Welcome, children of the night! This Blog is for fans of vintage horror films as well as those who are just beginning to discover the joy of these classic movies. I'd love to hear from you!

Wednesday, April 16, 2014

Night Monster (1942)

I have to go against the majority of critics’ opinions on this film, including Alfred Hitchcock, and say that Night Monster is predictable, boring stuff.  Yes, it’s well acted and decently filmed [great fog!], but it left me saying “Who cares?”  The biggest letdown is that Lionel Atwill and Bela Lugosi receive top billing.  However, both play minor roles with Atwill disappearing from the second half of the film altogether and Lugosi being reduced to playing the butler….again!  It’s a waste of two talented actors.

Director Ford Beebe [Flash Gordon Conquers the Universe] knows what he’s doing.  He gets strong performances from all of his actors.  They put tons of energy into each and every line, but are given very little to work with.  There is lots of pseudo-science and passionate speeches but they amount to very little in the end.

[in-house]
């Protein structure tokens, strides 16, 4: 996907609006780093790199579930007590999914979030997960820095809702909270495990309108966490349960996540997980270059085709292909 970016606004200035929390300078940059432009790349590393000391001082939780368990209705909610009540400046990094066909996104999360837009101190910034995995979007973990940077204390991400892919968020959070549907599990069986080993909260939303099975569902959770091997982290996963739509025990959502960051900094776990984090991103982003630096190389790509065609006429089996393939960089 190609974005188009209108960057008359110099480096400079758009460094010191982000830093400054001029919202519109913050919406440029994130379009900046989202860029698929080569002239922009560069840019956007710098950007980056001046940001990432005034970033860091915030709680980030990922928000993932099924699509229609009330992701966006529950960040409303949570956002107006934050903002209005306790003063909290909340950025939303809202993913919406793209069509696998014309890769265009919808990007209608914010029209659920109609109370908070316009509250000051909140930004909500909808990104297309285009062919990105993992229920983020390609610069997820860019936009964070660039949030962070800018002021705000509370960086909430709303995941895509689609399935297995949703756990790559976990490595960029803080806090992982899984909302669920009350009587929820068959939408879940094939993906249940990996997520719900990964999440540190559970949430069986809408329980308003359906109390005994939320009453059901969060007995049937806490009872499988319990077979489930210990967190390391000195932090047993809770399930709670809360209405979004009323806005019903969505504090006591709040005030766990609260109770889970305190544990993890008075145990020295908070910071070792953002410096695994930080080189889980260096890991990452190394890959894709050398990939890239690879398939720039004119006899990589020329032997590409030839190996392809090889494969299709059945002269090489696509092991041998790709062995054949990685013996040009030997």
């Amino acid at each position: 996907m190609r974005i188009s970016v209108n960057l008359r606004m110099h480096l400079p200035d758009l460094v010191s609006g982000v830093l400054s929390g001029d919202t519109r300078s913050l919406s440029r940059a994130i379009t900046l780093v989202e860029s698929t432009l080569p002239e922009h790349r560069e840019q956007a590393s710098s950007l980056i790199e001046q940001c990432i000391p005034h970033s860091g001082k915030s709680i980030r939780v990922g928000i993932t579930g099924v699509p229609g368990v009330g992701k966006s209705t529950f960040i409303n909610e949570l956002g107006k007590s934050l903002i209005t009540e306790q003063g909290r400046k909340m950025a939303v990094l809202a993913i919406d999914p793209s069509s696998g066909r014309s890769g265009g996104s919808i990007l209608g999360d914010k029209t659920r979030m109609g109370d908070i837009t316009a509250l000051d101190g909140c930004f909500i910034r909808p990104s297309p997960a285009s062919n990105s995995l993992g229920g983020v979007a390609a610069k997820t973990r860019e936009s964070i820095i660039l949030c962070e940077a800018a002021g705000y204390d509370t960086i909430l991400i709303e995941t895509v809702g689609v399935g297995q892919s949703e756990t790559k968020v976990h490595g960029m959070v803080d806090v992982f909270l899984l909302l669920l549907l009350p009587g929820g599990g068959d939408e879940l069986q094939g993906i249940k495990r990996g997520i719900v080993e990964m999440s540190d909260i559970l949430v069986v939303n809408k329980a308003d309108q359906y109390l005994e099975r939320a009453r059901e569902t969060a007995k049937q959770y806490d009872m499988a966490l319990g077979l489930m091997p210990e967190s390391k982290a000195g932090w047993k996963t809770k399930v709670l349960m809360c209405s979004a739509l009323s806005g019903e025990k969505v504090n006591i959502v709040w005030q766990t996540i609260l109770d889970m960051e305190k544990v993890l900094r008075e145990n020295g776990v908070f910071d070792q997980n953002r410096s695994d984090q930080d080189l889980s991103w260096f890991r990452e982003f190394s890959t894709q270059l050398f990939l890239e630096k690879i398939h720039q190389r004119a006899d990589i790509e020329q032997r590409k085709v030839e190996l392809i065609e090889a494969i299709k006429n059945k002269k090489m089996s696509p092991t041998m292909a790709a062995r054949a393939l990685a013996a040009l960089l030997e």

The story takes place in the spacious Ingston Manor.  A groups of doctors have been invited to this old mansion by its owner who is crippled.  One by one the doctors end up dead and there is talk of a “monster” whose very presence silences the frogs and crickets…but who cares!  There are no interesting plot twists.  It’s strictly by the book.  When the “monster” is revealed it’s exactly who you think it would be!

I imagine 1940’s audiences would have enjoyed Night Monster but it’s not very compelling in 2014.  If you’re a Lugosi or Atwill fan, you time is better spent elsewhere!


For more info check out the film's entry in IMDB.

Tuesday, April 15, 2014

Inferno (1980)

“What the crap is going on?” I said repeatedly as I watched Dario Argento’s stunning film Inferno.  He wouldn’t have it any other way!  Argento works in color in the same way Hitchcock worked in black and white.  Every scene is illuminated to perfection in primary color textures of blue, red and the occasional yellow.  It’s dark, surreal and moody.  When they come together to form the regular color spectrum, even this seems strange as if you can’t trust it in this dream-like world.  I wish more modern filmmakers took as much care as Argento does in framing each and every shot.  It’s beautiful to behold.